Kalashnikov AK-47

Firearm

The AK-47 is a selective-fire, gas-operated 7.62×39mm assault rifle, first developed in the Soviet Union by Mikhail Kalashnikov. It is officially known as Avtomat Kalashnikova (Автомат Калашникова). It is also known as a Kalashnikov, an "AK", or in Russian slang, Kalash.

Design work on the AK-47 began in the last year of World War II (1945). After the war in 1946, the AK-46 was presented for official military trials. In 1947 the fixed-stock version was introduced into service with select units of the Soviet Army....

  • Its Type

    Firearm                       

  • The Thing

    Kalashnikov AK-47                                 

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Mentioned In 178 Books

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  • Where did all these rifles go? Huge numbers filled state arsenals, issued to Eurasian communist armies and stockpiled around the Cold War’s anticipated fronts. Untold millions were sold, others simply given to those thought to need them by the KGB and the Soviet army or their cousins in other communist states. During decades of influence jockeying, the Cold War saw the shipment of enormous quantities of Kalashnikovs to proxy forces, from the Viet Cong to militias in Beirut. Lists resemble tour guides to troubled lands: Russian, Chinese, and North Korean Kalashnikovs were carried by the North Vietnamese Army; Polish Kalashnikovs were shipped to the Contras; East German Kalashnikovs went to Yemen; Romanian AKs armed the Kurds; Russian and Bulgarian AK-47s supplied Rwanda; the United States directed Chinese and Egyptian Kalashnikovs to Afghanistan’s anti-Soviet mujahideen. Chinese Kalashnikovs are abundant in Uganda and Sudan. By the time the Iron Curtain fell, it had become difficult to travel outside Western democracies without seeing Kalashnikovs in some form. There are more Kalashnikovs circulating now than then; when state socialism collapsed, arsenals were looted and weapons locked within were trucked away for sale. For people who study the universe of disorder, automatic Kalashnikovs serve as reasonably reliable units of measure. Arms-control specialists and students of conflict look to the price of Kalashnikov assault rifles in a nation’s open-market arms bazaars to determine both the degree to which destabilized lands are awash in small arms and the state of risk. When prices rise, public anxiety is considered high. When they sink, the decline can indicate a conflict is ebbing. Because there is no surer sign that a country has gone sour than the appearance of Kalashnikovs in the public’s grip, they can also function as an informal social indicator, providing another sort of graduated scale. Anywhere large numbers of young men in civilian clothes or mismatched uniforms are carrying Kalashnikovs is a very good place not to go; when Kalashnikovs turn up in the hands of mobs, it is time to leave.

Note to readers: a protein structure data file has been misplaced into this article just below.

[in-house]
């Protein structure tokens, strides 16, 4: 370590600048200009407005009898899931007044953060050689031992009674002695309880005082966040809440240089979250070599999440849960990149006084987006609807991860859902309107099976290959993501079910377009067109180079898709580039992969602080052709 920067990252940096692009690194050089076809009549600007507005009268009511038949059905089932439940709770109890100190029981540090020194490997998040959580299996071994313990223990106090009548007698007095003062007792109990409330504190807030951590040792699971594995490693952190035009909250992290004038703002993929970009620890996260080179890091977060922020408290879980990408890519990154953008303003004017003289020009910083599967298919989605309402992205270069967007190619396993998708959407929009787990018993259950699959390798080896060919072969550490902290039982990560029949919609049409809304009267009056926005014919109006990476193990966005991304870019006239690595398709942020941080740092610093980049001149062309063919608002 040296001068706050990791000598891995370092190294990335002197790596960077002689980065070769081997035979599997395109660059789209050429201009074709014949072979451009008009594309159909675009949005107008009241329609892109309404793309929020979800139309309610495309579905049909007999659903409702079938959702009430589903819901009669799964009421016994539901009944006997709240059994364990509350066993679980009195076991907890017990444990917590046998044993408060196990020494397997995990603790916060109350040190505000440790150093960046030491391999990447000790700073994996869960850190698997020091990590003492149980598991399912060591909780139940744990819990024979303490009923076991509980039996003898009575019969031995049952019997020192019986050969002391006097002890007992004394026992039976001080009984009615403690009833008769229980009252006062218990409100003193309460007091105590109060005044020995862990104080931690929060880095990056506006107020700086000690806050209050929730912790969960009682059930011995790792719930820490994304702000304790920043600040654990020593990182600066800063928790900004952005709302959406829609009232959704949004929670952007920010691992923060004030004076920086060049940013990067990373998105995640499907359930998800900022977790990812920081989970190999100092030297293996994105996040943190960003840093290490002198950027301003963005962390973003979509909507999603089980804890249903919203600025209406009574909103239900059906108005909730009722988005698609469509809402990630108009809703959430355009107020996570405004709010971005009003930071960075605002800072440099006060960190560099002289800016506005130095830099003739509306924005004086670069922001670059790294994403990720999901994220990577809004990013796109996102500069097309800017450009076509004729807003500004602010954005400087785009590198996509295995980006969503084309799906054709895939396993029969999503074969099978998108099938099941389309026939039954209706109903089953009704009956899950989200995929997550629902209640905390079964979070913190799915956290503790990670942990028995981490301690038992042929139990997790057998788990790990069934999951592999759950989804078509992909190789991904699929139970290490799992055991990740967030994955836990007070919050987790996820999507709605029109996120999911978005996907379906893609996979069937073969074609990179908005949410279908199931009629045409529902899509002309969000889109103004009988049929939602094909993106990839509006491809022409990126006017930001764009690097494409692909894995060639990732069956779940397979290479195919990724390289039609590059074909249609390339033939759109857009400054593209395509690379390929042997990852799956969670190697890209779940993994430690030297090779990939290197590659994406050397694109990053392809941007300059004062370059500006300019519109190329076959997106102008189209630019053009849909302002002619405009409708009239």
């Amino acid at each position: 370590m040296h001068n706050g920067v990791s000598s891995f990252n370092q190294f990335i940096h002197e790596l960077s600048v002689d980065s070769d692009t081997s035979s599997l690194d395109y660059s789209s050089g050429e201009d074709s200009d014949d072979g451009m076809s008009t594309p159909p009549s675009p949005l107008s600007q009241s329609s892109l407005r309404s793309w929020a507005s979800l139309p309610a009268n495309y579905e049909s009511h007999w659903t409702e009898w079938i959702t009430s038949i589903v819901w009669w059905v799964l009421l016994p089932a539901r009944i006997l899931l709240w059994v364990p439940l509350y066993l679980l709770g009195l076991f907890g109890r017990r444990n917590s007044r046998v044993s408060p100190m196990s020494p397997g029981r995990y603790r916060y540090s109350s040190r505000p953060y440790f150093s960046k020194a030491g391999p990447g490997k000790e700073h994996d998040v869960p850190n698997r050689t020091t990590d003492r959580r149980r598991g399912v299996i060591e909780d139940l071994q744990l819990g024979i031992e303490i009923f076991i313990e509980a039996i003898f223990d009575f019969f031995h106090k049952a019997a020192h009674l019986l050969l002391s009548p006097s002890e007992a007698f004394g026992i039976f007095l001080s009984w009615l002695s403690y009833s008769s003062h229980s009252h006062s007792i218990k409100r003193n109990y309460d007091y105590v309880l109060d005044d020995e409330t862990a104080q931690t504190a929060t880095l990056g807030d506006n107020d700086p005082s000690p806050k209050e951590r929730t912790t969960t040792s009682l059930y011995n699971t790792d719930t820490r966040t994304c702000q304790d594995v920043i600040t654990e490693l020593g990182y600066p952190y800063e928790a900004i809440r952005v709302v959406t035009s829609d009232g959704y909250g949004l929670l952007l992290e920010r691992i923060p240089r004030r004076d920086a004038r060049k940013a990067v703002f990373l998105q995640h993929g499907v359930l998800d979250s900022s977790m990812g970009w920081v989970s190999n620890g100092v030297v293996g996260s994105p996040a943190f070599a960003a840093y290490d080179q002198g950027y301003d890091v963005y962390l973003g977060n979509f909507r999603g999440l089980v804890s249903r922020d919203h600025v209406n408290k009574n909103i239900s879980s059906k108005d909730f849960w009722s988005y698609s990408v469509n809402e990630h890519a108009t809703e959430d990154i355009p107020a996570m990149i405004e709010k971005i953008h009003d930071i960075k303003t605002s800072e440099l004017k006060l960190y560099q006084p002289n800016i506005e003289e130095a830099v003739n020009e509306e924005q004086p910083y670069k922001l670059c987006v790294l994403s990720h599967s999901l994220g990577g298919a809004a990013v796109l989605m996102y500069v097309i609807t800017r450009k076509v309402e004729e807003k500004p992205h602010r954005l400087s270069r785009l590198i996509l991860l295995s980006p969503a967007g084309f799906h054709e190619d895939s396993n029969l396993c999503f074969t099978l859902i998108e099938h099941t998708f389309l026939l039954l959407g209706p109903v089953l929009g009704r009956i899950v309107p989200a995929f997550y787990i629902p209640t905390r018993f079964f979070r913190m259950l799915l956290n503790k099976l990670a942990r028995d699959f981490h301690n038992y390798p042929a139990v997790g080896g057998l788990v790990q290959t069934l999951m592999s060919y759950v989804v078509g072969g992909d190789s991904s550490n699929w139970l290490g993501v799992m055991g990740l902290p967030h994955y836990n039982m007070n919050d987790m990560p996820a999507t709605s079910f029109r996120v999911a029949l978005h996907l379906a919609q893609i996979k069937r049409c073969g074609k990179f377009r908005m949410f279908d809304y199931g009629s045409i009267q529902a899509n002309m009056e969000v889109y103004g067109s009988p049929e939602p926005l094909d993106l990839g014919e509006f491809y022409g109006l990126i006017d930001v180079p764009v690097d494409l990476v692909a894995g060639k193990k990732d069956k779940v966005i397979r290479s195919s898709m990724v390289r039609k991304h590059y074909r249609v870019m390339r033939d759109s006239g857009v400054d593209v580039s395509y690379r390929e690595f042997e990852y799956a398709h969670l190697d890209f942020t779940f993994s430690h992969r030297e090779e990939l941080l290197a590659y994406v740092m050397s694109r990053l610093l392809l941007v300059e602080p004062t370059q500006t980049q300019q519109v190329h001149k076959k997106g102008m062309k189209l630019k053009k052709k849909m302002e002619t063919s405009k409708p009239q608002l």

C. J. ChiversThe Gun

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